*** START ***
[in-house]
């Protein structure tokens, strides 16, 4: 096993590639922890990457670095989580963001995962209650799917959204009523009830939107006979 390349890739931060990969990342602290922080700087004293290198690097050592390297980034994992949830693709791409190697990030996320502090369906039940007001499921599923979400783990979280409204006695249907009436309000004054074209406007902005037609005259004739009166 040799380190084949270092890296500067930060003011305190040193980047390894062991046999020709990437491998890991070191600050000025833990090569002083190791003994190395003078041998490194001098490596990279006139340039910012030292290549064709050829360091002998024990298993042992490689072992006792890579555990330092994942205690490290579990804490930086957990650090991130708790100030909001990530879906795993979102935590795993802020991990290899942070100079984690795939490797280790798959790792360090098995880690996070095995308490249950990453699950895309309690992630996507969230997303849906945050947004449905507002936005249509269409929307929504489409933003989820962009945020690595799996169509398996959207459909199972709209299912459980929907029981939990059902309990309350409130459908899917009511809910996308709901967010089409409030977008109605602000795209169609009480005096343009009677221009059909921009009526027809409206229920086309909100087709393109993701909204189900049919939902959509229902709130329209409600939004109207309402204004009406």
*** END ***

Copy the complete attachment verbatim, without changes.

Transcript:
[in-house]
């Protein structure tokens, strides 16, 4: 096993590639922890990457670095989580963001995962209650799917959204009523009830939107006979 390349890739931060990969990342602290922080700087004293290198690097050592390297980034994992949830693709791409190697990030996320502090369906039940007001499921599923979400783990979280409204006695249907009436309000004054074209406007902005037609005259004739009166 040799380190084949270092890296500067930060003011305190040193980047390894062991046999020709990437491998890991070191600050000025833990090569002083190791003994190395003078041998490194001098490596990279006139340039910012030292290549064709050829360091002998024990298993042992490689072992006792890579555990330092994942205690490290579990804490930086957990650090991130708790100030909001990530879906795993979102935590795993802020991990290899942070100079984690795939490797280790798959790792360090098995880690996070095995308490249950990453699950895309309690992630996507969230997303849906945050947004449905507002936005249509269409929307929504489409933003989820962009945020690595799996169509398996959207459909199972709209299912459980929907029981939990059902309990309350409130459908899917009511809910996308709901967010089409409030977008109605602000795209169609009480005096343009009677221009059909921009009526027809409206229920086309909100087709393109993701909204189900049919939902959509229902709130329209409600939004109207309402204004009406």